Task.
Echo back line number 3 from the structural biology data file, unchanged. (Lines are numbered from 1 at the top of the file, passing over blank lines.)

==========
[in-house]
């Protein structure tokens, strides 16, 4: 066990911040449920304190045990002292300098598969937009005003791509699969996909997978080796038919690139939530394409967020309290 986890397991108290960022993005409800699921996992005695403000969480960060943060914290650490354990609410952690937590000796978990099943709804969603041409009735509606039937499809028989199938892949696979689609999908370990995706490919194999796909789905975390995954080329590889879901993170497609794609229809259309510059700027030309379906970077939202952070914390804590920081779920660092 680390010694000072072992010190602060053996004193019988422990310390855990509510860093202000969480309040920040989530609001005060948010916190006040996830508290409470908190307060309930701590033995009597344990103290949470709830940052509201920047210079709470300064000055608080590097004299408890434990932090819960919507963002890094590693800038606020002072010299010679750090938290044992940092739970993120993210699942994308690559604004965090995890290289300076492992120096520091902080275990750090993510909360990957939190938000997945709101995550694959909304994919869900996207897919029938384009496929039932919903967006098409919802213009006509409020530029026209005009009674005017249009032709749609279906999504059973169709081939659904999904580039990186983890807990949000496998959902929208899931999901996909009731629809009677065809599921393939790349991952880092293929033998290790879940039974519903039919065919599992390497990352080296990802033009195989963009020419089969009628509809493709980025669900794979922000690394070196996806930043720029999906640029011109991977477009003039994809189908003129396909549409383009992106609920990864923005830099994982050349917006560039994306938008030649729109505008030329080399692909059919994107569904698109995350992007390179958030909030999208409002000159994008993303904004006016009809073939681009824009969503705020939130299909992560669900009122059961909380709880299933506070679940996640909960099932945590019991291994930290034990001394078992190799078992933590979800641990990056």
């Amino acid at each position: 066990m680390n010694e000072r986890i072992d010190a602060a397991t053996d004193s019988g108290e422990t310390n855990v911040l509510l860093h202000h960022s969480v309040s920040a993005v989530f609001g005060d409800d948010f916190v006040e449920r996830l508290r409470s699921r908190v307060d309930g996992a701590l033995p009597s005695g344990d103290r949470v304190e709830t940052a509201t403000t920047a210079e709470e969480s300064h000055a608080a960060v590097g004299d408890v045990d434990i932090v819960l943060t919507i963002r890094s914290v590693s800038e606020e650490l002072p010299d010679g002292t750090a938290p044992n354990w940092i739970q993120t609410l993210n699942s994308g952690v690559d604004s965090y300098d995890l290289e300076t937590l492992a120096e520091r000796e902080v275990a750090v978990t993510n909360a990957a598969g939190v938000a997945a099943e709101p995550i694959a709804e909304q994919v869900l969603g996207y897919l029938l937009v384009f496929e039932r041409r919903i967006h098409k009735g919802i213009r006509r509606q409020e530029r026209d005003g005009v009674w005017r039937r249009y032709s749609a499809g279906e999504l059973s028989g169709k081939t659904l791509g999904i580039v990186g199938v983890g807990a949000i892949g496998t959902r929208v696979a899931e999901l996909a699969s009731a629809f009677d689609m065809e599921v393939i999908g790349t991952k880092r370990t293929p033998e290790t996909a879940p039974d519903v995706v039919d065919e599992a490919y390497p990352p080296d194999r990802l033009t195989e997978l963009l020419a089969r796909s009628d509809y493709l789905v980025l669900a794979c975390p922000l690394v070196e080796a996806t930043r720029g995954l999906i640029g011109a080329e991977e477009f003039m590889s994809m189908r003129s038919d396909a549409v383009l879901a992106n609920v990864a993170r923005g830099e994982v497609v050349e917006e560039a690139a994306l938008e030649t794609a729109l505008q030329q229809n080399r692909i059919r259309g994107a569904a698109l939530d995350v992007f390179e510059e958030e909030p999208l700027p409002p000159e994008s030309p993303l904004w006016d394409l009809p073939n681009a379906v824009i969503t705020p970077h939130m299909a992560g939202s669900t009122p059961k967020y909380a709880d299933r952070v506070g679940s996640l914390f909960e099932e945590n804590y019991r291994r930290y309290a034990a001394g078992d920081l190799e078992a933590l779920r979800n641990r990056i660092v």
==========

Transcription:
């Amino acid at each position: 066990m680390n010694e000072r986890i072992d010190a602060a397991t053996d004193s019988g108290e422990t310390n855990v911040l509510l860093h202000h960022s969480v309040s920040a993005v989530f609001g005060d409800d948010f916190v006040e449920r996830l508290r409470s699921r908190v307060d309930g996992a701590l033995p009597s005695g344990d103290r949470v304190e709830t940052a509201t403000t920047a210079e709470e969480s300064h000055a608080a960060v590097g004299d408890v045990d434990i932090v819960l943060t919507i963002r890094s914290v590693s800038e606020e650490l002072p010299d010679g002292t750090a938290p044992n354990w940092i739970q993120t609410l993210n699942s994308g952690v690559d604004s965090y300098d995890l290289e300076t937590l492992a120096e520091r000796e902080v275990a750090v978990t993510n909360a990957a598969g939190v938000a997945a099943e709101p995550i694959a709804e909304q994919v869900l969603g996207y897919l029938l937009v384009f496929e039932r041409r919903i967006h098409k009735g919802i213009r006509r509606q409020e530029r026209d005003g005009v009674w005017r039937r249009y032709s749609a499809g279906e999504l059973s028989g169709k081939t659904l791509g999904i580039v990186g199938v983890g807990a949000i892949g496998t959902r929208v696979a899931e999901l996909a699969s009731a629809f009677d689609m065809e599921v393939i999908g790349t991952k880092r370990t293929p033998e290790t996909a879940p039974d519903v995706v039919d065919e599992a490919y390497p990352p080296d194999r990802l033009t195989e997978l963009l020419a089969r796909s009628d509809y493709l789905v980025l669900a794979c975390p922000l690394v070196e080796a996806t930043r720029g995954l999906i640029g011109a080329e991977e477009f003039m590889s994809m189908r003129s038919d396909a549409v383009l879901a992106n609920v990864a993170r923005g830099e994982v497609v050349e917006e560039a690139a994306l938008e030649t794609a729109l505008q030329q229809n080399r692909i059919r259309g994107a569904a698109l939530d995350v992007f390179e510059e958030e909030p999208l700027p409002p000159e994008s030309p993303l904004w006016d394409l009809p073939n681009a379906v824009i969503t705020p970077h939130m299909a992560g939202s669900t009122p059961k967020y909380a709880d299933r952070v506070g679940s996640l914390f909960e099932e945590n804590y019991r291994r930290y309290a034990a001394g078992d920081l190799e078992a933590l779920r979800n641990r990056i660092v």